Applying to Law School with ADHD

If you’re someone who has attention deficit hyperactivity disorder (ADHD), you might be wondering how to actually stay organized in the law school application process. How do you get through this process even when you know our ADHD superpower starts superpowering? 

According to Forbes, an estimated 8.7 million adults have ADHD. Approximately 366.3 million adults worldwide have symptomatic ADHD with another 139.8 million adults worldwide having persistent ADHD from childhood. ADHD is commonly characterized by short attention span, impulsivity, fidgeting, disorganization, and trouble multitasking. While ADHD can be seen as a disability or setback, it is really a superpower (for example: hyperfocus). You are no different from any other student applying to law school. Here are some tips and tricks to help control one’s ADHD while applying to law school.

ADHD is more commonly diagnosed in Black, non-Hispanic children (12%) than white children (10%), Hispanic children (8%) and non-Hispanic children (3%). As first generation and minority law applicants, start by getting a diagnosis from your doctor or by taking free online assessments.

Women in general are underdiagnosed with ADHD and black students in general are underdiagnosed with ADHD. More specifically, black women are some of the most underdiagnosed when it comes to ADHD. Women, because we tend to have masking traits. And it presents itself sometimes as anxiety and depression. Black students are often, especially if they have a type hyperactive, labeled as having behavioral issues or other sorts of things. Which is why a lot of people are often underdiagnosed with ADHD. This is why it is so important to get diagnosed because accommodations can be made for you. Click here for an article about how to get accommodations on the LSAT.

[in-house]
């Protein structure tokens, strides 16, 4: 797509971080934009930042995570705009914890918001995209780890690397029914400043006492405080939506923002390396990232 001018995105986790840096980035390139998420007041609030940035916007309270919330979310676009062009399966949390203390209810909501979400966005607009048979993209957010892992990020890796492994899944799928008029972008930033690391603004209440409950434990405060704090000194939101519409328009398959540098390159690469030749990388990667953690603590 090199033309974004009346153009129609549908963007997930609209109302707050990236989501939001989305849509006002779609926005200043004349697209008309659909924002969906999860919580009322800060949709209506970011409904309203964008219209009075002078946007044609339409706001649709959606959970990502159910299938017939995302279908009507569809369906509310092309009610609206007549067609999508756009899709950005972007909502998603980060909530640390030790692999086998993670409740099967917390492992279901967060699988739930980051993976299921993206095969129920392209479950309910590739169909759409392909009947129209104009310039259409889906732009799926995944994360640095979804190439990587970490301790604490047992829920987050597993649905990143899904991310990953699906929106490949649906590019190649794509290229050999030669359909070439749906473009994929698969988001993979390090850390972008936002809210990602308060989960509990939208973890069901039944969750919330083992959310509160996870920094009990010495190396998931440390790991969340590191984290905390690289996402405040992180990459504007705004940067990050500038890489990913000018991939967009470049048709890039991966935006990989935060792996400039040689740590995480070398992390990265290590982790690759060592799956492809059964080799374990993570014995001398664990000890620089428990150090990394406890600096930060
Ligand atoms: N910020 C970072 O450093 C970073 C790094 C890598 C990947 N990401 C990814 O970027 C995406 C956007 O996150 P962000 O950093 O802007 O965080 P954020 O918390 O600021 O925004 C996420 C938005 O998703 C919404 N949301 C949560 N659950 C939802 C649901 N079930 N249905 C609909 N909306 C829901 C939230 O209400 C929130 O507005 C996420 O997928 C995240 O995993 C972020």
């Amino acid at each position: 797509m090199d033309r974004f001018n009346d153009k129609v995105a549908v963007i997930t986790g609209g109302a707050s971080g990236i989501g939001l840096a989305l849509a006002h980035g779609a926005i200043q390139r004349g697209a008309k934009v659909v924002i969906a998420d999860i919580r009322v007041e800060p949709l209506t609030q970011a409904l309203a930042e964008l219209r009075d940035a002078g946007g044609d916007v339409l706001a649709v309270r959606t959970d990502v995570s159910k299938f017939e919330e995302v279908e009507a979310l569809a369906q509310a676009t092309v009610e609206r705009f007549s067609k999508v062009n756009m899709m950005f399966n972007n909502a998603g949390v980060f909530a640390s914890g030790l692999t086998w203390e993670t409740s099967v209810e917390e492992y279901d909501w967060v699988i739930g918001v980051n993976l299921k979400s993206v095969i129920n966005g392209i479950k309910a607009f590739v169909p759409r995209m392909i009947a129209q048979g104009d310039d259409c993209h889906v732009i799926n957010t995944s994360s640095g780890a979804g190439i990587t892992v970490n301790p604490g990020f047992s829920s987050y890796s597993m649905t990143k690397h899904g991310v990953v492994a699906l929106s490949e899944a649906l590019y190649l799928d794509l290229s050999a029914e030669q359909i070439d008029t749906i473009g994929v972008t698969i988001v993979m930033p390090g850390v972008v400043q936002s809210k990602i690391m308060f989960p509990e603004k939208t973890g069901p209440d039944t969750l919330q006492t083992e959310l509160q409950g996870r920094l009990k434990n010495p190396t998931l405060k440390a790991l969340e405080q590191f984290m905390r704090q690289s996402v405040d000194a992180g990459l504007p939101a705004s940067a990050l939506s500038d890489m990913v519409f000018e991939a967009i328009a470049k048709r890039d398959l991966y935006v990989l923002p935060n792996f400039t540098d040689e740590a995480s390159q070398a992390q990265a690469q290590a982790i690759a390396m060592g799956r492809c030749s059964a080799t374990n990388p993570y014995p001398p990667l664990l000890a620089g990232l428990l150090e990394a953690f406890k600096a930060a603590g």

Focusing techniques

These are mentally stimulating activities that can help those with ADHD stay on the task at hand, these techniques take practice, insight, and strategy

  • Using fidget toys
  • Listening to audiobooks
  • Meditation
  • Taking walks
  • Create tasks lists
  • Identify triggers and avoid them
  • Go with your flow — not just the flow.
  • Set aside planning time (can be 1 minute, 5 minutes, or 40)
  • Other positive distractions- dance break, small art project

Going through the law school application process with ADHD can be really difficult, but it doesn’t have to be unbearable and it doesn’t have to be incompatible with your success in this process. This is your invitation to talk to someone about the symptoms that you’ve had for a while without actually talking to a doctor or therapist.

Three things are most needed if you are applying to law school with ADHD:

  1. A clear timeline and deadlines.
  2. An organized plan of attack, like a curriculum
  3. An accountability partner

Clear Timeline and Deadlines